The map above covers the state of NEVI grant applications, both historical and current, through August 2023. Source: NEVI Dashboard

It’s been a busy year for states for the implementation of the National Electric Vehicle Infrastructure (NEVI) program. Not only were Year 2 plans due to the Federal Highway Administration on August 1st, 2023, but many states have been fine-tuning and releasing their Request for Proposals (RFPs) for NEVI-funded chargers. At the time of this digest, approximately sixteen states have solicited applications from prospective charging vendors. Now, five states have announced awards for those contracts: Hawaii, Ohio, Colorado, Pennsylvania, and Maine.

Hawaii: On July 11th, the Hawaii Department of Transportation (HDOT) announced that Tritium will be the sole provider of NEVI-funded chargers on the islands for the first round of funding. HDOT will be procuring a total of eight Tritium NEVI systems comprising 32 fast chargers each capable of delivering 150 kW. HDOT procured the chargers through an existing contract with Sustainability Partners who in turn procured the Tritium chargers through Aloha Charge, a National Car Charging company. They will be equipped with software developed by EV Connect. By the end of 2023, four fast chargers are slated to be installed on both Oahu and Maui for a total of eight chargers– likely the first NEVI chargers to be installed in the country. The state was also granted permission to site chargers at a greater distance beyond the program requirement of every 50 miles.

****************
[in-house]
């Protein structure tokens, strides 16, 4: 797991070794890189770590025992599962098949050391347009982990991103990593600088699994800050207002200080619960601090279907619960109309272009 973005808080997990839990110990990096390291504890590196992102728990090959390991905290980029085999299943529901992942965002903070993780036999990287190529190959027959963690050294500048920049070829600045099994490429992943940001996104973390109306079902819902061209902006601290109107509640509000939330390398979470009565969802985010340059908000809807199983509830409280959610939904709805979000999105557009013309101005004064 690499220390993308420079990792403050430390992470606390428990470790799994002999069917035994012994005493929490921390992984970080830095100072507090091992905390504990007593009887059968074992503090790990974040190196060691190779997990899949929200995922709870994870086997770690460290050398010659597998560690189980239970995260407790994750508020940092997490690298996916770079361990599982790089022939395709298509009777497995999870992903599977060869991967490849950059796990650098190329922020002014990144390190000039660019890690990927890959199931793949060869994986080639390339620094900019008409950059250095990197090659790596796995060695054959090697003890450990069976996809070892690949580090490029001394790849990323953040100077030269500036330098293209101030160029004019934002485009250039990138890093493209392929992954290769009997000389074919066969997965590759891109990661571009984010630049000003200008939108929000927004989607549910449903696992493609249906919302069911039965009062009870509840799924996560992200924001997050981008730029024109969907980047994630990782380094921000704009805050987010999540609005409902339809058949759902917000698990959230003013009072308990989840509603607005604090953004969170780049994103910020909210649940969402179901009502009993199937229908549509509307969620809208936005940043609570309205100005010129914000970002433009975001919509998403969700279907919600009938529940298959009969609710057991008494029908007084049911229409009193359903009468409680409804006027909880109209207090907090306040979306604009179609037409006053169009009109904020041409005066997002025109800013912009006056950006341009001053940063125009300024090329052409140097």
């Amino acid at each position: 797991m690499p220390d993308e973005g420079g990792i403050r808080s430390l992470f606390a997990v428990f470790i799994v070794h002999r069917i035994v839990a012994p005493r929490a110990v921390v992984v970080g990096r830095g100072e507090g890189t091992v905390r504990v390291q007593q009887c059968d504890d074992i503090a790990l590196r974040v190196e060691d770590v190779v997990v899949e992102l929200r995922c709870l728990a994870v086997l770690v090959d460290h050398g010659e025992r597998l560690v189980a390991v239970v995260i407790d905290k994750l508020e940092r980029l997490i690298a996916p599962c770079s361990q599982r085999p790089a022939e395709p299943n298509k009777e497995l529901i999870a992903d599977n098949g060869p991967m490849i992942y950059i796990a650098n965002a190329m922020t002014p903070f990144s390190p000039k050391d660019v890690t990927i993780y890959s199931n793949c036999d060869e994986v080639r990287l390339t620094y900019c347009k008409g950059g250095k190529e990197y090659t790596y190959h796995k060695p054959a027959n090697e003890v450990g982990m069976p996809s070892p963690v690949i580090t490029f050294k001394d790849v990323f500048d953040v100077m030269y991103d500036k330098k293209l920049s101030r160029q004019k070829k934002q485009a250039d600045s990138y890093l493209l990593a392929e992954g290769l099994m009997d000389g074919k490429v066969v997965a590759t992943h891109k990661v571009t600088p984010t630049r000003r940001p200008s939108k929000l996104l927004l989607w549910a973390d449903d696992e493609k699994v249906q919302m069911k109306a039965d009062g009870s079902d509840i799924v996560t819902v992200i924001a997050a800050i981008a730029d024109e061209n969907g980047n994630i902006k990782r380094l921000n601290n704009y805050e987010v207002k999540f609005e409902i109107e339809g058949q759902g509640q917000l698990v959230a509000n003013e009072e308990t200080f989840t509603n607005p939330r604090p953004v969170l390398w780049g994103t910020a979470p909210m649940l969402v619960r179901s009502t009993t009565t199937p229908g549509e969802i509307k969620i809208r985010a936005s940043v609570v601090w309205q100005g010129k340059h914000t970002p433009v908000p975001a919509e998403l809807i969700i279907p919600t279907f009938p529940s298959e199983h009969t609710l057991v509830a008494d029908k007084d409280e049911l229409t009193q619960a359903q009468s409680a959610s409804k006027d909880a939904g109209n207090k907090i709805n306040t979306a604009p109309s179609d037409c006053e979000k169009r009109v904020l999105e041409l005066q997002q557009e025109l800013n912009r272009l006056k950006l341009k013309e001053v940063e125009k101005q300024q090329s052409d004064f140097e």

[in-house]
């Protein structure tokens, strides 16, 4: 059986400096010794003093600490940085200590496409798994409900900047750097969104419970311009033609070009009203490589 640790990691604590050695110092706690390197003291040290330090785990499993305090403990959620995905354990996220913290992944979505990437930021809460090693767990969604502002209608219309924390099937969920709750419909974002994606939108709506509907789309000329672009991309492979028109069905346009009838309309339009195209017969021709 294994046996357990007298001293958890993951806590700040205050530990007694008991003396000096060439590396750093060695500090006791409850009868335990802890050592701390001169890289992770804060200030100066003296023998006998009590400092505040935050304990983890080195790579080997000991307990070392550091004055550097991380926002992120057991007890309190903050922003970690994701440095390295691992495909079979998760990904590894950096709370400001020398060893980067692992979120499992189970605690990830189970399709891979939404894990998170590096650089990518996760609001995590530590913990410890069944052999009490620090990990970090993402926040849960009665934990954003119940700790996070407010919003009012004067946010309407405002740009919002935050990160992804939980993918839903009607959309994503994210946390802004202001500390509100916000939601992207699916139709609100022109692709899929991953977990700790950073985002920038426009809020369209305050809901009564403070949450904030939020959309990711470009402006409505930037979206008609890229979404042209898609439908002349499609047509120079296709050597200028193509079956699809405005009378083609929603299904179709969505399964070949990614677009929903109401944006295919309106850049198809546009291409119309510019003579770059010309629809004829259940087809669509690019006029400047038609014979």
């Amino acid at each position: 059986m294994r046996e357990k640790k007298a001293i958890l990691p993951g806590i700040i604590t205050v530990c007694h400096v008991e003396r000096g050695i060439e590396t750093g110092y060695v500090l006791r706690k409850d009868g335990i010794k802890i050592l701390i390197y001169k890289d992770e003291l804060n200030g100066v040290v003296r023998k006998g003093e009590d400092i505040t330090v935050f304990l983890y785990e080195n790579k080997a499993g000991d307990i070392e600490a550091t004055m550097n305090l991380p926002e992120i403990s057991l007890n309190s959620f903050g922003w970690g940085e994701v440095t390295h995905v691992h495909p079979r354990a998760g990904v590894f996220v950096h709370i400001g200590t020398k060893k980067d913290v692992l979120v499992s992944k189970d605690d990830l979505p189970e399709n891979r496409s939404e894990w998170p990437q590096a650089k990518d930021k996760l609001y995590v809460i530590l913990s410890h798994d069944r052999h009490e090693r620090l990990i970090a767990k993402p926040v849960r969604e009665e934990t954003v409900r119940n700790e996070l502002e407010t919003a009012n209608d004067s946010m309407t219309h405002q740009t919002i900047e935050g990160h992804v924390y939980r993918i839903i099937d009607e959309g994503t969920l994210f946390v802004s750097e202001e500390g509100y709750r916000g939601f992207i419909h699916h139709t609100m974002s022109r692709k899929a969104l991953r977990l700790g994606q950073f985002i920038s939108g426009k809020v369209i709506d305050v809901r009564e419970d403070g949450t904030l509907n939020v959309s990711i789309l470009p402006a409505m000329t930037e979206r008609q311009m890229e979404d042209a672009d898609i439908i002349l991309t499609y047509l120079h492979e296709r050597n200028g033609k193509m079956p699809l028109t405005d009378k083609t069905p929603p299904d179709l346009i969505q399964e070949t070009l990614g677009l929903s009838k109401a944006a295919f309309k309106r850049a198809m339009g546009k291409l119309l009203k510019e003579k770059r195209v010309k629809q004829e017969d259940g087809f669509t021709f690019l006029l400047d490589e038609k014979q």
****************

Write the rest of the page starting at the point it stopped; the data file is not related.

Ohio: Next, Ohio Governor Mike DeWine announced on July 13th that the state will award more than $18 million in NEVI funds for 27 electric vehicle fast charging stations along seven of Ohio’s interstate corridors. Additionally, the $18 million will be matched with $6 million for the selected private companies to install and operate the chargers. EVgo was selected as the turnkey provider for 20 out of 27 fast charging sites, with ChargePoint, SKSignet, and Tritium making up the remaining bids. According to the press release, the Ohio Department of Transportation (ODOT) will release its second RFP this fall to install an additional 16 fast chargers.

Colorado: On August 3rd, the Colorado Energy Office (CEO) awarded $17 million across 36 different sites through its Direct-Current Fast-Charging (DCFC) Plazas program, which is funded by NEVI. CEO expects these chargers to become available by the end of 2025. Tesla led the way, winning 10 of the 36 sites announced. In addition, the press release states that CEO will release two DCFC Plazas funding rounds per year, and the next round of funding will open this fall.

Pennsylvania: PennDOT conditionally awarded a total of $33.8 million for 54 NEVI charging projects. Of the 54, Tesla was awarded $2.7 million in funding, or 12 contracts, and Sheetz was awarded $3.1 million across six sites. A full list of PennDOT’s conditional awards can be found here.

Maine: Lastly, the Maine Department of Transportation, Recharge Maine, and Efficiency Maine announced more than $6 million in NEVI funding across seven sites. In addition, five more sites have received funding for EV charging through the Maine Jobs and Recovery Plan (MJRP) grant program. The chargers are expected to become operational by next year.

As these states are early movers in the NEVI program, it’s likely that this first round of funding will be critical for informing future rounds, both internally and across the country.  Currently, eight states have active NEVI solicitations including Delaware, Oklahoma, Virginia, Utah, Kansas, Texas, Tennessee, and Georgia. Visit our NEVI Dashboard for more.

About the author: Moe Khatib